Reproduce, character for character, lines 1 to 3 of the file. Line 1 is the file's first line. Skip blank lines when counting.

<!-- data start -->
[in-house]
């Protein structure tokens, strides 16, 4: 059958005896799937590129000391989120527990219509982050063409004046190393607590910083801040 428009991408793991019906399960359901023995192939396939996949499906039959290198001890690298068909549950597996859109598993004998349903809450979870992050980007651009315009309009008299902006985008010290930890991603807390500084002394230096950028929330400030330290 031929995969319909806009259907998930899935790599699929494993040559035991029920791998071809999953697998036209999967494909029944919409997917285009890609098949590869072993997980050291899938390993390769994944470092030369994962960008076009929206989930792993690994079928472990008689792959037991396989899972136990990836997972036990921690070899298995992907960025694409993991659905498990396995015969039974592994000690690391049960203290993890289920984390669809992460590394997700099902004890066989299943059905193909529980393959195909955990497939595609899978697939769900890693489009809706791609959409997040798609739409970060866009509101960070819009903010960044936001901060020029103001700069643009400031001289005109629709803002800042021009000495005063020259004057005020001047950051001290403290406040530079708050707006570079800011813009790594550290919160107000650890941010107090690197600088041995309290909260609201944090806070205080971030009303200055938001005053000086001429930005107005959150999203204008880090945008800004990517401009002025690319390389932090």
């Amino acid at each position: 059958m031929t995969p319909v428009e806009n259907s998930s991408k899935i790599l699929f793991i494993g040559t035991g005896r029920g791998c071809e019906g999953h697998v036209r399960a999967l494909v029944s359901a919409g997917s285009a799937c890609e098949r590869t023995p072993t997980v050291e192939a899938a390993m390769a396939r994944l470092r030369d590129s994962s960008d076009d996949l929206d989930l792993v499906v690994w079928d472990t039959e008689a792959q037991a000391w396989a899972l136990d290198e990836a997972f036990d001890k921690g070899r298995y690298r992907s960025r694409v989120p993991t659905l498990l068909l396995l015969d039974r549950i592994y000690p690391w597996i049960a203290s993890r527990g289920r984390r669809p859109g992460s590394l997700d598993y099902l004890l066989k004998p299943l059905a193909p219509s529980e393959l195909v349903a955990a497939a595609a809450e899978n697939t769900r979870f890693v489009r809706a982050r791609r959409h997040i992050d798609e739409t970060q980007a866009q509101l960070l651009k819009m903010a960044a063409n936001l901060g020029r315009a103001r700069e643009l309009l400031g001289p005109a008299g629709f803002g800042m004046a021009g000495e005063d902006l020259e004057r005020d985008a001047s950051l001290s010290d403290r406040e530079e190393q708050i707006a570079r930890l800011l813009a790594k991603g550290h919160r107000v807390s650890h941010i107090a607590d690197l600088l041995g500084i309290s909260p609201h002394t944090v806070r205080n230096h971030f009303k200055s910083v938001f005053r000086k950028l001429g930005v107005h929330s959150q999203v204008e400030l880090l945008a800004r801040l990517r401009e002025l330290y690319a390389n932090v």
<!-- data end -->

[in-house]
């Protein structure tokens, strides 16, 4: 059958005896799937590129000391989120527990219509982050063409004046190393607590910083801040 428009991408793991019906399960359901023995192939396939996949499906039959290198001890690298068909549950597996859109598993004998349903809450979870992050980007651009315009309009008299902006985008010290930890991603807390500084002394230096950028929330400030330290 031929995969319909806009259907998930899935790599699929494993040559035991029920791998071809999953697998036209999967494909029944919409997917285009890609098949590869072993997980050291899938390993390769994944470092030369994962960008076009929206989930792993690994079928472990008689792959037991396989899972136990990836997972036990921690070899298995992907960025694409993991659905498990396995015969039974592994000690690391049960203290993890289920984390669809992460590394997700099902004890066989299943059905193909529980393959195909955990497939595609899978697939769900890693489009809706791609959409997040798609739409970060866009509101960070819009903010960044936001901060020029103001700069643009400031001289005109629709803002800042021009000495005063020259004057005020001047950051001290403290406040530079708050707006570079800011813009790594550290919160107000650890941010107090690197600088041995309290909260609201944090806070205080971030009303200055938001005053000086001429930005107005959150999203204008880090945008800004990517401009002025690319390389932090």
């Amino acid at each position: 059958m031929t995969p319909v428009e806009n259907s998930s991408k899935i790599l699929f793991i494993g040559t035991g005896r029920g791998c071809e019906g999953h697998v036209r399960a999967l494909v029944s359901a919409g997917s285009a799937c890609e098949r590869t023995p072993t997980v050291e192939a899938a390993m390769a396939r994944l470092r030369d590129s994962s960008d076009d996949l929206d989930l792993v499906v690994w079928d472990t039959e008689a792959q037991a000391w396989a899972l136990d290198e990836a997972f036990d001890k921690g070899r298995y690298r992907s960025r694409v989120p993991t659905l498990l068909l396995l015969d039974r549950i592994y000690p690391w597996i049960a203290s993890r527990g289920r984390r669809p859109g992460s590394l997700d598993y099902l004890l066989k004998p299943l059905a193909p219509s529980e393959l195909v349903a955990a497939a595609a809450e899978n697939t769900r979870f890693v489009r809706a982050r791609r959409h997040i992050d798609e739409t970060q980007a866009q509101l960070l651009k819009m903010a960044a063409n936001l901060g020029r315009a103001r700069e643009l309009l400031g001289p005109a008299g629709f803002g800042m004046a021009g000495e005063d902006l020259e004057r005020d985008a001047s950051l001290s010290d403290r406040e530079e190393q708050i707006a570079r930890l800011l813009a790594k991603g550290h919160r107000v807390s650890h941010i107090a607590d690197l600088l041995g500084i309290s909260p609201h002394t944090v806070r205080n230096h971030f009303k200055s910083v938001f005053r000086k950028l001429g930005v107005h929330s959150q999203v204008e400030l880090l945008a800004r801040l990517r401009e002025l330290y690319a390389n932090v």